THE BROOKLYN BOOK FESTIVAL is the largest free literary event in New York City. It will present an array of literary stars and emerging authors.

Poets appearing this year will include the likes of Mark Doty, who won the National Book Award for poetry in 2008, and is a Chancellor of the Academy of American Poets, and Ohio's own Rita Dove. (For bio info on Dove see the blog post POETIC BIRTHDAY on this site 8/28/14.)

ADMISSION IS FREE

For a full calendar of events log on to brooklynbookfestival.org


Tuesday, September 9, 2014

POETIC BIRTHDAY

********************************************
BORN ON THIS DAY
**************************
1934 - SONIA SANCHEZ, poet/writer, in Birmingham, Alabama.

She has a B.A. in Political Science from Hunter College, and has completed postgraduate work at New York University.

She has written and published more than a dozen books of poetry, as well as, numerous plays and books for children.

Sanchez was a very influential figure in the Civil Rights Movement and the Black Arts Movement of the 60s, during which time she formed a writer's workshop in New York City's Greenwich Village, attended by, among other luminaries, the notable poet, Amiri Baraka.

She was a pioneer in developing Black Studies courses in California, and was the first to create and teach a course based on Black women literature in the United States.

Sanchez has taught as a professor at 8 universities and has lectured at over 500 college campuses. She has read poetry in Africa, the Caribbean, China, Australia, Europe, Nicaragua, Canada, and Cuba.

She is currently a poet-in-residence at Temple University.



To read her complete bio and a sample of her poetry google search her name
========================================================

1950 -  James Dudley, poet/writer, in Bennettsville, South Carolina.

He has a B.A. in Liberal Arts from the College of New Rochelle, and a M.S. in Special Education from City College of New York.

In 1969 he attended the  State University of New York at Albany, being among the first Black students to integrate that school.  As a member of the Black Poets Workshop in 1970, he published his first poems in their inaugural magazine, "Blacksphemy."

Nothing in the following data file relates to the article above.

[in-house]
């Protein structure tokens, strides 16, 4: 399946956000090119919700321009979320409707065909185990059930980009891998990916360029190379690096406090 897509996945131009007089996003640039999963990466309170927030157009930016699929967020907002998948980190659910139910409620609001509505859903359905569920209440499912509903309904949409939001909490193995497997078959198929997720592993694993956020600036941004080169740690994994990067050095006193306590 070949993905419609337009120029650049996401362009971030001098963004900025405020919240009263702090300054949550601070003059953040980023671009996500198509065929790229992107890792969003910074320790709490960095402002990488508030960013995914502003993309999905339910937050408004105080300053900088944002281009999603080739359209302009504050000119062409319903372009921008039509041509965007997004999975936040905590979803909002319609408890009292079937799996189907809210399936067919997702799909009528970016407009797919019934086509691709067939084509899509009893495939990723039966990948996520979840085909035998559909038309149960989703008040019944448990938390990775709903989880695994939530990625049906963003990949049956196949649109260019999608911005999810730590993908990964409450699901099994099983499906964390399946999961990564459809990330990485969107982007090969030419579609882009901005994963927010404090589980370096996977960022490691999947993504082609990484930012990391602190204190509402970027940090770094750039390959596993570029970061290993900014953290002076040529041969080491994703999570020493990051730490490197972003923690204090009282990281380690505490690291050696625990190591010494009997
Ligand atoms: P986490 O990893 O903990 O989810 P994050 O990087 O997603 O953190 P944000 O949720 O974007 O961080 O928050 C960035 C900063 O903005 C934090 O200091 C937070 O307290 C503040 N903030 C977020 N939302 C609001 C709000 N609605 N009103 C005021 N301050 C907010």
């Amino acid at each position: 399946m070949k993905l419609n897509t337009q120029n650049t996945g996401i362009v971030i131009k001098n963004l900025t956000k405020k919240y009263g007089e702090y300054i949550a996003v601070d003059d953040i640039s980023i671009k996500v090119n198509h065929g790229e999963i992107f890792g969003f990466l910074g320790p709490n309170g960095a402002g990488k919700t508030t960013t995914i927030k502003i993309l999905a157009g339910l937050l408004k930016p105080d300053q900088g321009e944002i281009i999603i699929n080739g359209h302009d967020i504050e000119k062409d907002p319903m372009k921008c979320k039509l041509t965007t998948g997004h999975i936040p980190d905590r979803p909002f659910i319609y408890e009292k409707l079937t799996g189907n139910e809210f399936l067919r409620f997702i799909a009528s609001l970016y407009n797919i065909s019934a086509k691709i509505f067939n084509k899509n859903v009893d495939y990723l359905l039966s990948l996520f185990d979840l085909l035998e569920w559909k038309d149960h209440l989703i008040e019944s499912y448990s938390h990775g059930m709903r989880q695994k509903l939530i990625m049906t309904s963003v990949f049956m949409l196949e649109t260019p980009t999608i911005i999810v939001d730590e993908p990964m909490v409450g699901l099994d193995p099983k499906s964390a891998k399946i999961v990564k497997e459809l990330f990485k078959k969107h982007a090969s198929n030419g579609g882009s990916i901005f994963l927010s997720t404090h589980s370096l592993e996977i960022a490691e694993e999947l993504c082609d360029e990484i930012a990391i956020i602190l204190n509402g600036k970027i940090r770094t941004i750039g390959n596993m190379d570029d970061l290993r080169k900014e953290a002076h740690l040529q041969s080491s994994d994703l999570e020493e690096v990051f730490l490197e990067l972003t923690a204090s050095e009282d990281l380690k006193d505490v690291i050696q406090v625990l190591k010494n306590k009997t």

Dudley works as a freelance writer and poetry blogger/teacher and is currently working on his first collection of poetry.

You can read his condensed bio, and a sample of his writing and poetry by scrolling on this blog, or click on iwrotedat.wordpress.com


Thursday, September 4, 2014

POETRY CHALLENGE 16

################################################
CAN YOU HANDLE IT?
###########################
Write a "celestial" poem. 

TAKING CHALLENGE 15

!!!!!!!!!!!!!!!!!!!!!!!!!!!!!!!!!!!!!!!!!!!!!!!!!!!!!!!!!!!!!!!!!!!!!!!!
THE DARK SIDE


the truth is
the light
that people profess
to want yet
as a rule
cannot handle for
it couples with                                  
responsibility which
they don't want
even if it does
set them free
let them keep
the bondage
of darkness
of ignorance
for it's safer
in their mind to
not know
it absolves them
of action for
in the dark
it's easier to hide




Sunday, August 31, 2014

THIS JUST IN

::::::::::::::::::::::::::::::::::::::::::::::::::::::::::::::::::::::::::::::::
FOR RESIDENTS OF GEORGIA
:::::::::::::::::::::::::::::::::::::::::::::::::::::::::
TODAY at 2:30 P.M. as part of the DECATUR BOOK FESTIVAL'S "Where Poetry Lives" feature, the 19th Poet Laureate Consultant in Poetry, Natasha Trethewey will participate in a discussion about her signature project "Where Poetry Lives."

                                                  

Thursday, August 28, 2014

POETRY CHALLENGE 15

=================================================
CAN YOU HANDLE IT?
=============================
Write a poem explaining why people are more afraid of the "light" than they are of the "dark".

TAKING CHALLENGE 14

+++++++++++++++++++++++++++++++++++++++++++++++++
NO FAIRY TALE